September 30th, 2006


When will I see you again?

On December 3rd last year my Japanese girlfriend Hisae was returning to Berlin from London, where she'd been working on a film with some art school friends. When she arrived at Schonefeld airport, though, there was a problem. The passport officials told her that she wouldn't be able to enter Germany. They kept her in a police cell overnight. She was allowed to call me (it was a very tearful conversation). I was allowed to bring some clothes and personal possessions the next morning, although not to see Hisae. She was then put on the next flight back to London.

The problem was that, unbeknownst to either me or Hisae, you can't just come in and out of the Schengen area and get an automatic three month extension on your visa each time. Within any 180 day period, a tourist can only stay a maximum of 90 days in Europe. Hisae was studying German, so she should have changed her visa status to "student" once she got here, but we'd been somewhat blasé and had got into the habit of making day trips to Poland or the UK pretty often and assuming that the visa issue was taken care of. Although Hisae's overstay was only a couple of days, the German authorities took it pretty seriously, and put a black mark on her passport record.

I stayed in Berlin through December, recording the lonely ballad Nervous Heartbeat, with its poignant refrain "when will I see you again?" Hisae, meanwhile, had no choice but to return to her family home in Osaka. I joined her there at the end of the month, and we spent January and February in Japan together. The top photo shows us at the Sea of Japan resort of Kinosaki on my birthday in February.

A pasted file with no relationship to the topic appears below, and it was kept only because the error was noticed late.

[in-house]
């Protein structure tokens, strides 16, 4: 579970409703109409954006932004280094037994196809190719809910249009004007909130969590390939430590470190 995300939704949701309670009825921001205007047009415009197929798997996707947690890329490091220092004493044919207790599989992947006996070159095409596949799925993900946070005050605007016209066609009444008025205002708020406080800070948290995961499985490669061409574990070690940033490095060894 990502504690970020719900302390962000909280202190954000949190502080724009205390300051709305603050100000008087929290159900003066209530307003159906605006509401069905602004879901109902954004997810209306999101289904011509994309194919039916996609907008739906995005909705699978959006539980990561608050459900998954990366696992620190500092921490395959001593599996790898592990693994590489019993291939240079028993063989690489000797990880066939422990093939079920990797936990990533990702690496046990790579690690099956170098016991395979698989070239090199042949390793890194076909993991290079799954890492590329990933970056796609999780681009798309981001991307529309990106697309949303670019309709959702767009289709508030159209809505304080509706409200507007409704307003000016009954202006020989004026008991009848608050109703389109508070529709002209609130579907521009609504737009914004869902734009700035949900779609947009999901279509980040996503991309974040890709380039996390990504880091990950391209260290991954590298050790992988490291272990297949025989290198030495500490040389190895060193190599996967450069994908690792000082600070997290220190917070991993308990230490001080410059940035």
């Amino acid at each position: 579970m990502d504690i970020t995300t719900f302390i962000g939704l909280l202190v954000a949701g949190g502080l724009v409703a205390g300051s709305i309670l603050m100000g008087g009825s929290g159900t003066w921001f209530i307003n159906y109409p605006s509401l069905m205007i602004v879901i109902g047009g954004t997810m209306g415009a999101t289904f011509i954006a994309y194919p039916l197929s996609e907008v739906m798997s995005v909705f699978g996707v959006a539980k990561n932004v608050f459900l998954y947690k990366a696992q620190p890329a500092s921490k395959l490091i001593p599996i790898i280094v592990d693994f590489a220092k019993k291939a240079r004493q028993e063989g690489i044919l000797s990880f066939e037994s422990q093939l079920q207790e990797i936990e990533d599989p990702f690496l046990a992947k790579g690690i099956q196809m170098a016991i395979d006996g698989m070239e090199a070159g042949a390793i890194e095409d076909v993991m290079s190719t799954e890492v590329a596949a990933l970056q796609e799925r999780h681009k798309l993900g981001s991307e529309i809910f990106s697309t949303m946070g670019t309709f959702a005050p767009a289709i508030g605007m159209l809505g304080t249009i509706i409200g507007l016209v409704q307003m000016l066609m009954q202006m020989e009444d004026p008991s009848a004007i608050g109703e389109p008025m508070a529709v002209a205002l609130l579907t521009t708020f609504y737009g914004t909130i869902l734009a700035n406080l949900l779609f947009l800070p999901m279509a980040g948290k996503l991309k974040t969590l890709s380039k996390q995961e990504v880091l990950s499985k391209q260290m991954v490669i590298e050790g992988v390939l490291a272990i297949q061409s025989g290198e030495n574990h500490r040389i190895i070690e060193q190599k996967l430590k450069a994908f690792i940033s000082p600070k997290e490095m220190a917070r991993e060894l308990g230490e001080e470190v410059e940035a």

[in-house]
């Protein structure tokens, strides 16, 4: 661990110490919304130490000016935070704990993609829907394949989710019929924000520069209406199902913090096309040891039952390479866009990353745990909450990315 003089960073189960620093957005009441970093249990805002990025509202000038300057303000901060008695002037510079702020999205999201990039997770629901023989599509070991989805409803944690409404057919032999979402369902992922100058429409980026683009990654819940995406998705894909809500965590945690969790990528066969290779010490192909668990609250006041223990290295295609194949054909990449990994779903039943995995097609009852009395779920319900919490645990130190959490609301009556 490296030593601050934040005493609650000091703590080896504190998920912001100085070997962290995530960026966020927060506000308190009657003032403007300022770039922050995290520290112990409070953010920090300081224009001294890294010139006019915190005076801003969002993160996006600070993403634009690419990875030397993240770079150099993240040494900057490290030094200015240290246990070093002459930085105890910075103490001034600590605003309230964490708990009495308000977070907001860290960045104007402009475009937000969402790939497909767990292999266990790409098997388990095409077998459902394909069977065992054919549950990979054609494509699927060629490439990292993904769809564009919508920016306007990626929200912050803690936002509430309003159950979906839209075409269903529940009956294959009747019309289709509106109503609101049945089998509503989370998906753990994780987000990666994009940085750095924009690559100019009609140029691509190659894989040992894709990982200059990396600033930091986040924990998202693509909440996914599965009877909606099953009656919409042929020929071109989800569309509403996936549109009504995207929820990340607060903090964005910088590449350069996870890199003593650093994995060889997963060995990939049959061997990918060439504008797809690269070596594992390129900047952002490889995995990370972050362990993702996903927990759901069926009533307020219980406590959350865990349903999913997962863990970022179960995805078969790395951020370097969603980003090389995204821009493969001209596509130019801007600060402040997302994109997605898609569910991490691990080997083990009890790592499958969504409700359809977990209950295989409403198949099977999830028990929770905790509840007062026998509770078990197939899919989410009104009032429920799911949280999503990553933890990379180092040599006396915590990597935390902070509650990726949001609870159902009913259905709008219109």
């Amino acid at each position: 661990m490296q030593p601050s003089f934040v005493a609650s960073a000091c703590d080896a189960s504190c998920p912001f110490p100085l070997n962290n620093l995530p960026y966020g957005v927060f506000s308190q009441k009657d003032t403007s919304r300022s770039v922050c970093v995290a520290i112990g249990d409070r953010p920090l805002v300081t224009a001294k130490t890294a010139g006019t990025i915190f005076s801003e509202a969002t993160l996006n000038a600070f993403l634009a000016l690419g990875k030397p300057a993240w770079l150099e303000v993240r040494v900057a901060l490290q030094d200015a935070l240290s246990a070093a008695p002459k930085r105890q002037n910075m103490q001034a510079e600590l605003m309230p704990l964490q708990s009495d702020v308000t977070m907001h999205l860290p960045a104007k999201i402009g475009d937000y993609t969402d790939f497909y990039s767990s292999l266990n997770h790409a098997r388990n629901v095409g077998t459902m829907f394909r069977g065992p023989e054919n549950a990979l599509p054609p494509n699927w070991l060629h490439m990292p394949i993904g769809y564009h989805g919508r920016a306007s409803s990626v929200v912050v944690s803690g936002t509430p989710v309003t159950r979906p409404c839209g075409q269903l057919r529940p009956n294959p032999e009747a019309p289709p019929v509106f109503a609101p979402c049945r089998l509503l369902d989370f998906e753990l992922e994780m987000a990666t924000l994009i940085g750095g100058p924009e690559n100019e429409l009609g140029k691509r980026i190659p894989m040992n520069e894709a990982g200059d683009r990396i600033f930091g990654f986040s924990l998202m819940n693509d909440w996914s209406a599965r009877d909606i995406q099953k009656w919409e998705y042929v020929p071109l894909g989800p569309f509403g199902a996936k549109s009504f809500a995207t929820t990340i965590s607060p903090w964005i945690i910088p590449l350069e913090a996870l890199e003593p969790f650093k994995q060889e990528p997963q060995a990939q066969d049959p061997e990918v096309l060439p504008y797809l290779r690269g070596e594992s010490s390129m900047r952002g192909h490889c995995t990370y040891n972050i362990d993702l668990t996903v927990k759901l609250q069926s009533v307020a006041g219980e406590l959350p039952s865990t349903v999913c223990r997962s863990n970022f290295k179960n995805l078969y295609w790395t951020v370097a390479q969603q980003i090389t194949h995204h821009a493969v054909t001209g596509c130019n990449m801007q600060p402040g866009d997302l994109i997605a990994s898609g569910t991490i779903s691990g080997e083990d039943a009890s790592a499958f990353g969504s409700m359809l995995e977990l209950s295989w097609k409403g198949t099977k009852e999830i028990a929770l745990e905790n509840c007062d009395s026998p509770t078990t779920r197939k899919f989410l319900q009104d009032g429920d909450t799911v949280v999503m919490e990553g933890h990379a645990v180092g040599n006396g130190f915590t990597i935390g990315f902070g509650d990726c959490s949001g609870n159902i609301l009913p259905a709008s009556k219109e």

Since then we've been apart, me in New York and Berlin, Hisae in Osaka and London (where she finished the short film she's been making with Joji Koyama in April). Hisae was supposed to join me in my new apartment in Neukolln in early July, but again visa problems intervened: the German Embassy in Osaka told her at the last moment that she needed to await the outcome of a tribunal before she could return to Germany.

Finally, earlier this month, Hisae was told that her application for a one year working holiday visa in Germany had been approved. She arrives tonight. You'd probably never know it from reading Click Opera, but these past few months have been a difficult time for me. From about 11 o'clock this evening, things are going to be a lot sweeter. For a year, at least, no petty officials or police cells will come between international lovers.